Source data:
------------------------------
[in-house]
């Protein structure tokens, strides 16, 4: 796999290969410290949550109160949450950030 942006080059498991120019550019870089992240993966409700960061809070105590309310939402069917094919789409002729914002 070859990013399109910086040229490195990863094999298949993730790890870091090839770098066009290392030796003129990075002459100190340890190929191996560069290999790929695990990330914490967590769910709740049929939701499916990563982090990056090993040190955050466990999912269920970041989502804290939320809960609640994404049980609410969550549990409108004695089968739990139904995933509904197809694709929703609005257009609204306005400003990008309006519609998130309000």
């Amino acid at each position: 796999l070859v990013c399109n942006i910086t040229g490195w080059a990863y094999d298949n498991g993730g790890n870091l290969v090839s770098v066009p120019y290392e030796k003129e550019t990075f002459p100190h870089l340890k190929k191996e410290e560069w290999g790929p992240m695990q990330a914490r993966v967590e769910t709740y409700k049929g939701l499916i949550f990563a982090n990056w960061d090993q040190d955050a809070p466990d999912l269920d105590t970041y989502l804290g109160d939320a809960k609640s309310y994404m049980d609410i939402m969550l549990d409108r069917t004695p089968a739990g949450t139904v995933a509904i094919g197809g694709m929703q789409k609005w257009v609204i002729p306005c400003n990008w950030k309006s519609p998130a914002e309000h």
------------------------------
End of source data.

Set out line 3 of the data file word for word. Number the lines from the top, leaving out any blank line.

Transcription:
């Amino acid at each position: 796999l070859v990013c399109n942006i910086t040229g490195w080059a990863y094999d298949n498991g993730g790890n870091l290969v090839s770098v066009p120019y290392e030796k003129e550019t990075f002459p100190h870089l340890k190929k191996e410290e560069w290999g790929p992240m695990q990330a914490r993966v967590e769910t709740y409700k049929g939701l499916i949550f990563a982090n990056w960061d090993q040190d955050a809070p466990d999912l269920d105590t970041y989502l804290g109160d939320a809960k609640s309310y994404m049980d609410i939402m969550l549990d409108r069917t004695p089968a739990g949450t139904v995933a509904i094919g197809g694709m929703q789409k609005w257009v609204i002729p306005c400003n990008w950030k309006s519609p998130a914002e309000h």